Louisiana lawmakers take another step toward legal sports betting

By David Jacobs | The Center Square

The Louisiana Senate took another step Wednesday toward legalizing sports betting in most of the state.

Bills to set up a framework for legal sports wagering have been moving with relative ease during the legislative session after voter approval in 55 of Louisiana’s 64 parishes last fall. How lawmakers will spend the resulting revenue has not yet been decided.

“Once again, Louisiana finds itself following the lead of other states around us,” said Lake Charles Republican Sen. Ronnie Johns, referring to other states who moved more quickly to legalize sports betting after the U.S. Supreme Court opened the door in 2018. “The people have spoken on this.”

Johns and Sen. Rick Ward, R-Port Allen, said 65% of Louisiana voters supported the referendum to legalize sports betting. Ward said a majority of voters in every Senate district voted in favor.

Sen. Cleo Fields, D-Baton Rouge, asked whether some of the revenue will be dedicated to early childhood education, echoing a request many other legislators have made. Ward said revenue will be handled in Senate Bill 142, which, in its current form, would direct the money to the state general fund, though Ward said he expected that would change.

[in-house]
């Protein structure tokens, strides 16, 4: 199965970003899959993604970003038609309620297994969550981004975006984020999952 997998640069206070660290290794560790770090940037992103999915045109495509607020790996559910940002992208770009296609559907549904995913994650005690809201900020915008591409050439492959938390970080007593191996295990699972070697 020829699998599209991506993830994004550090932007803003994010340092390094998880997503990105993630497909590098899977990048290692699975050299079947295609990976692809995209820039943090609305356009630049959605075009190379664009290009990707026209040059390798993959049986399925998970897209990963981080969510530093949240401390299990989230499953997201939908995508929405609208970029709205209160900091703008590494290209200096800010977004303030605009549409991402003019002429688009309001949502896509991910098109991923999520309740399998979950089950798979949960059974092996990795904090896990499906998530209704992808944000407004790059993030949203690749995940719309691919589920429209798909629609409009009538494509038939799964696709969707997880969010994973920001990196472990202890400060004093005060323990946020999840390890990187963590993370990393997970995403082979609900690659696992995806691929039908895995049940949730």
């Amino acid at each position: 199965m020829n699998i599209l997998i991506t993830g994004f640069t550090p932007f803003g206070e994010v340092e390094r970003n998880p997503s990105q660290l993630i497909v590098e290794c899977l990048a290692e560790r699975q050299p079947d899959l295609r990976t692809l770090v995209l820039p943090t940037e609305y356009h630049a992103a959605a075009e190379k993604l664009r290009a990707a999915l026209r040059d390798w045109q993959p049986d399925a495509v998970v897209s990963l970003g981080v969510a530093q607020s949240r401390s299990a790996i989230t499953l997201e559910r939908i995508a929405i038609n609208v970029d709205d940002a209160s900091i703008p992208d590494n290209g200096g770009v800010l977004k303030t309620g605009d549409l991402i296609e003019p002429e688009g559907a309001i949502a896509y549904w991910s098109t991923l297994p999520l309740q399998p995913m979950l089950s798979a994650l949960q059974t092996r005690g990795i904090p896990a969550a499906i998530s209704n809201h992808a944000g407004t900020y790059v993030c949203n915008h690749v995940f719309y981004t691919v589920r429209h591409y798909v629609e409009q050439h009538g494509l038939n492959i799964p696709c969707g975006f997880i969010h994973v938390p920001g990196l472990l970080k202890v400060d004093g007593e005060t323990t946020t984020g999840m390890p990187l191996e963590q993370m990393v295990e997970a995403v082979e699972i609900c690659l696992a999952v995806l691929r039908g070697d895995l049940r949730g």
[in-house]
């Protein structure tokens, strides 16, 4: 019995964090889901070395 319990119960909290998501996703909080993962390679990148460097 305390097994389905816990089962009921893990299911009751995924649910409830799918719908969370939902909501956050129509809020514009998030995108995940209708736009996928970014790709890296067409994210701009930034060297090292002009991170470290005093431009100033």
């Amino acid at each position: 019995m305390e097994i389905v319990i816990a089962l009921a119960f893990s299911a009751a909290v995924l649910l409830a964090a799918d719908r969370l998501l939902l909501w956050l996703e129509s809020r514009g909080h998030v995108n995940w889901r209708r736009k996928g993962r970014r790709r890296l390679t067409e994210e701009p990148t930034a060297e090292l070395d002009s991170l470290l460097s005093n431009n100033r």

Senate Bill 247 by Senate President Page Cortez, a Lafayette Republican, calls for the Louisiana Gaming Control Board to issue 20 licenses to provide sports betting, with the state’s 16 casinos and four racetracks getting first crack at a license. Video poker providers and fantasy sports operators would be next in line if any of the casino or track owners don’t apply by Jan. 1 or within 30 days of applications becoming available, whichever is later.

Players would have to be at least 21 years old and physically present in one of the 55 parishes to bet legally. Mobile gaming would be allowed but providers would have to use geofencing technology to ensure bets are not accepted from parishes where it isn’t legal.

Athletes, coaches and officials would not be able to wager legally on their own games. Wagers are not supposed to be accepted on a single act in a team event controlled solely by a single player.

House Bill 697, pending final passage in the Senate, calls for a 10% tax on the net proceeds of an operator for on-premise sports wagering and an 18% tax on net proceeds from mobile betting. The bill also calls for the Louisiana Lottery to oversee sports betting through kiosks placed in bars and restaurants, which is meant to allow retail establishments to benefit.